U.S. Rifle, Caliber .30, M1 - The M1 is commonly called the "Garand" after it's inventor, John Garand.  The M1 was the standard infantry rifle of World War II.  Each member is expected to acquire an M1 Garand.  The M1 is loaded with an 8-round "en bloc" clip, shown above just below the rifle.  The leather sling was standard issue, but eventually was replaced by a khaki/green web sling.  The M1 shown above does not have the blank adapter attached, and does not have the "locking bar" rear sight commonly associated with WWII Garands, but is fairly typical of those M-1s currently available.
Carbine, Caliber .30, M1 - The M1 carbine was originally intended as a replacement for the pistol normally carried by soliders such as drivers, radiomen, officers, etc.  In practice, many soldiers wanted a carbine because of its small size and light weight.  Although listed as .30 caliber, the M1 carbine round is nothing like the M1 Garand round, and in fact is little more than a high-powered pistol cartridge.  The carbine pictured has the WWII style rear sight, stock and "2 rivet" handguard.  The carbine must be blank adapted internally which ruins its collector value.  WWII carbines did not have the bayonet lug attached.  Also shown are the standard 15 round magazines and ammo pouches.  The magazines at the left are still in their protective paper covering.  Also note the standard-issue khaki web sling.
Bayonets and Fighting Knife - Top:  M1 Bayonet.  Standard issue, with 10-inch blade and fiberglass and metal scabbard.  Center:  M1905E1 Bayonet.  Officially, this bayonet was also designated as the M1 bayonet.  Commonly referred to as a "cut-down" M1 bayonet.  These were made from 16-inch M1905 bayonets when production could not meet the demand for M1 bayonets.  Shown is the "Bowie" tip.  Also made was a spear-point tip like the M1 bayonet at top.  Bottom:  M3 fighting knife with M8 scabbard.  The M3 was issued to personnel who were not issued an M1.  In practice, it was used by anyone who could get one, and was very popular.
M1911A1 Caliber .45 Pistol - Commonly called the ".45 auto" or ".45."  Although often called an "auto," the pistol is actually semi-automatic.  The magazine holds 7 rounds.  Typically issued to officers, drivers, tank crews, etc.  Shown with the M1916 holster.  The pistol shown is actually a modern M19111A1 produced by Springfield Armory, but other than the markings, it is functionally and visually identical to WWII M1911A1s.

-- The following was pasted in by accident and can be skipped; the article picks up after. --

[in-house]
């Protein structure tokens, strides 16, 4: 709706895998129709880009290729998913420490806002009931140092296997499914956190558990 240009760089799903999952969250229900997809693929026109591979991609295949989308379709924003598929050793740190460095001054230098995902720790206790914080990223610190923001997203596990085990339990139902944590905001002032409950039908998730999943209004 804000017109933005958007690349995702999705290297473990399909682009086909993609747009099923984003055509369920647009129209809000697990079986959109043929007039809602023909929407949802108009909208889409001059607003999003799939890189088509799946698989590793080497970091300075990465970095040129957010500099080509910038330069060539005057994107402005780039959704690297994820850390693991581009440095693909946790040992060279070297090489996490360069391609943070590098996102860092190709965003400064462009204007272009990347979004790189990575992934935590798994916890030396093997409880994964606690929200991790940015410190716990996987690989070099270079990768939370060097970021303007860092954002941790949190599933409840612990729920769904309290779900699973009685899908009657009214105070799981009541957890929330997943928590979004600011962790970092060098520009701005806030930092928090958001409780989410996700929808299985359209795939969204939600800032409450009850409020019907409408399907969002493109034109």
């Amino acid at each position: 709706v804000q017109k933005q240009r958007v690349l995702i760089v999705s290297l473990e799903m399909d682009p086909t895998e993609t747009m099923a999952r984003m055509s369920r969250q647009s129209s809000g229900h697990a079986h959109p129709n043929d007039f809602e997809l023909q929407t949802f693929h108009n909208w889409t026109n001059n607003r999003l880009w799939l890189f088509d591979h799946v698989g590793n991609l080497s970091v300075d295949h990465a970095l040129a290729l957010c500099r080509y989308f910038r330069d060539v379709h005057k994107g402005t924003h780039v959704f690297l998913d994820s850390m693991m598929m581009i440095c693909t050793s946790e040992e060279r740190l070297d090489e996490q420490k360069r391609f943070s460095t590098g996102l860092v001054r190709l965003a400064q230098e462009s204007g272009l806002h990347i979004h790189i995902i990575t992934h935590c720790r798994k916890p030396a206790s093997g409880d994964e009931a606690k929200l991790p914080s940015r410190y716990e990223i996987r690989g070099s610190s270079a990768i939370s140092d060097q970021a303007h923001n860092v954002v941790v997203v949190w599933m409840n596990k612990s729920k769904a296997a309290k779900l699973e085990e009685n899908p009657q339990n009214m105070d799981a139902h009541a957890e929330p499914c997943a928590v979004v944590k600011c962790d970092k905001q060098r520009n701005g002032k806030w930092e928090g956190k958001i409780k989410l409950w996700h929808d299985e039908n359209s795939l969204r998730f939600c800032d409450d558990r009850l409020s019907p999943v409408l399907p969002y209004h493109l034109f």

M1918A2 Browning Automatic Rifle - Commonly called the "B.A.R."  Fires the same .30-06 cartridge as the M1 Garand.  This was the squad's automatic weapon and was highly favored by the troops, except for it's weight which was around 20 pounds.  The bipod was often removed in an attempt to save weight. (Weapon shown is a modern-made semi-auto only version, but is externally identical to the weapon used in WWII).
M1A1 Submachinegun, Caliber .45 - Commonly called the "Thompson."  The M1A1 was an evolution of the M1928, M1928A1, and M1 Thompsons which also saw service with the US Army.  The Thompson was very popular with the troops, but was heavy for a submachinegun, and many feel it was overly complicated.  The M1A1 is a much simpler weapon than the earlier models, but was still difficult and expensive to manufacture.  Shown with a 30-round magazine in place, the 20-round magazine was much more common in WWII.  Also shown are the 5-cell pouches for the 20-round magazines, and the pouches for the 30-round magazines.  (Weapon shown is a modern-made semi-auto only version, but is externally identical to the weapon used in WWII.)
M3A1 Submachinegun, Caliber .45 - The M3, commonly called the "Grease Gun," was an attempt to produce a cheapier, easier to manufacture replacement for the Thompson.  Compared to the Thompson, the Grease Gun loks and feels cheap, and was not especially well-liked by the troops.  The M3 was further simplified and issued as the M3A1 shown above.  Despite it's problems, this weapon continued in use by the US Army into the 1990s.
M1919A4 Machine Gun, Caliber .30 - Another one of John Browning's designs, the M1919 series of machine guns were derived from the M1917 series and were simple, robust, and reliable.  The rate of fire was slower than many soldiers would have preferred, and it lacked a quick-change barrel.
M2 Machine Gun, Caliber .50 - Yet another John Browning design, the M2 "fifty-cal" was a scaled up version of the M1919 series with some additions such as a hydraulic buffer.  The .50 caliber round was a scaled-up .30-'06 round.  This weapon was first adopted by the U.S. Army at the end of WWI, but never saw action.  This machine gun is also simple, robust and reliable and remains in the U.S. military inventory to this day.  For more information, click HERE.
Launcher, Rocket, Antitank, M1 - Better known as the "Bazooka."  This early model bazooka fired a 2.36-inch rocket.  It was slightly modified and renumbered the M1A1.  It was eventually replaced by the M9A1 which featured a tube that could be folded in half for ease of transport and storage.  The M9A1 was replaced shortly after the end of the war by the M20, which fired a 3.5-inch rockt.  No M20s saw service in WWII.
Acknowledgements:  Black and white photos of the M3A1 Grease Gun, M1919A4 Machine Gun, M2 Machine Gun, and M1 Bazooka are from the book "U.S. Infantry Weapons of World War II" by Bruce N. Canfield.